For the last week, we had been hearing rumors of the Marlins' strong desire to deal veteran starter Ricky Nolasco, and it finally happened on Saturday, with the Fish shipping Nolasco to the Los Angeles Dodgers in exchange for three pitching prospects. As was the case with last summer's Hanley Ramirez deal, the primary objective from the Marlins' point of view was salary relief. In exchange for the Dodgers taking the remainder of Nolasco's deal for this season, the club had to settle for a "lower tier" crop of prospects in return. That doesn't mean that they can't still offer anything to the organization, however. Here's a quick look at what Steven Ames, Josh Wall, and Angel Sanchez bring to the organization.
RHP Steven Ames
Steven Ames, a 17th-round pick by the Dodgers in 2009, is a hard-throwing righty who has posted dominant numbers in just about every stint of his professional career so far. Ames' numbers this season have been a bit higher, but that's likely due to being forced to pitch in the extremely friendly confines of Albuquerque and the rest of the Pacific Coast League. Ames' best season to date was last year, where he posted a phenomenal 1.56 ERA in 63.1 innings of work, walking just 13 batters compared to 72 strikeouts. The lack of walks is particularly encouraging for Ames' chances of making an impact in the bullpen at the big league level. He can run his fastball up to the mid-90's, and although his slider is not devastating as an outpitch, his ability to command the zone and pitch to contact when needed has played a huge role in his success. Ames has not walked more than 13 batters over a full season so far in his professional career and I'd expect to see him working in the big league bullpen within the next couple weeks.
RHP Josh Wall
Josh Wall is another right-handed bullpen arm and happens to be the only prospect in the Nolasco deal with major league experience under his belt. He's an imposing figure on the mound, standing at 6'6," which means that the Marlins may officially have the tallest minor league pitching depth in all of baseball with Wall and lefty Brian Flynn. Wall has struggled in his time in the upper levels of the minor leagues, as well as his cup of coffee in the majors, partially due to his struggle to throw strikes. The Dodgers moved Wall to the bullpen from a starting role just two seasons ago, so there is still room for improvement but it's likely that Ames will end up being the more effective reliever from this deal when all is said and done.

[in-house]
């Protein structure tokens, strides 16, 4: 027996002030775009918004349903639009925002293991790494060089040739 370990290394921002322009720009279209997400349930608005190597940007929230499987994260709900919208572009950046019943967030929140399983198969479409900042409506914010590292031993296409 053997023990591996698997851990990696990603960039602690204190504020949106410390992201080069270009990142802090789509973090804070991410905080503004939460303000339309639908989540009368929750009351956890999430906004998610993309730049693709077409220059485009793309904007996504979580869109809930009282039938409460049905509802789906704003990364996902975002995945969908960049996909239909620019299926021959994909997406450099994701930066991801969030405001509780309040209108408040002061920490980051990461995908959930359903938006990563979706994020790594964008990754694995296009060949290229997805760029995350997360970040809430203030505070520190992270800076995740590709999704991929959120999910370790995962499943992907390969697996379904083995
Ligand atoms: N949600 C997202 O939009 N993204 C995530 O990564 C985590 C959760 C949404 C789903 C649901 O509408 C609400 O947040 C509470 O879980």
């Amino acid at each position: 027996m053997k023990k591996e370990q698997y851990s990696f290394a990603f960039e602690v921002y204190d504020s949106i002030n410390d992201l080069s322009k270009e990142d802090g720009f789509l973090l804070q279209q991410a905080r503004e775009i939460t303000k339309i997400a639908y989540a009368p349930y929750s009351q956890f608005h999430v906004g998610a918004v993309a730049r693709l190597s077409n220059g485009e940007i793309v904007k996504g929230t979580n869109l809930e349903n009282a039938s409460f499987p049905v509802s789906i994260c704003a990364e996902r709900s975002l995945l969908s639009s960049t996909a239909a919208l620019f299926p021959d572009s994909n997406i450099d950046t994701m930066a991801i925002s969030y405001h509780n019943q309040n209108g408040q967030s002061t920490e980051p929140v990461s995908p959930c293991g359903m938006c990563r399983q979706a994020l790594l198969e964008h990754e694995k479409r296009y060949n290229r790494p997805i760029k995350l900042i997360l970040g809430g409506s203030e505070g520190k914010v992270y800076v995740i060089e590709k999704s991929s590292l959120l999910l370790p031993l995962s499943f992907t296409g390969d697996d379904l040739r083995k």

RHP Angel Sanchez
Angel Sanchez was signed by the Dodgers as an international free agent in 2010 and is the only starting pitcher the Fish received for Ricky Nolasco. Sanchez has the highest ceiling of the three prospects in the deal, and could wind up being a middle-of-the-rotation starter if all goes according to plan. Sanchez's arsenal includes a low-to-mid-90's fastball and good slider. Sanchez also features a curveball and changeup and will have to learn to improve them if he wants to stay out of the bullpen. Sanchez's struggles over the past couple seasons, mostly in the California League, are somewhat concerning and will become more of a concern if he has to keep repeating levels. Sanchez is 23 right now and the Fish will give him every opportunity to remain a starter and hopefully a change of scenery will be just what the doctor ordered.
Although the Marlins didn't get top-level talent in return for Ricky Nolasco, they were able to unload the remainder of his contract while still being able to acquire pitching depth that could prove to be valuable down the road, particularly in the bullpen. For a team out of contention and in rebuilding mode, obtaining value is the name of the game.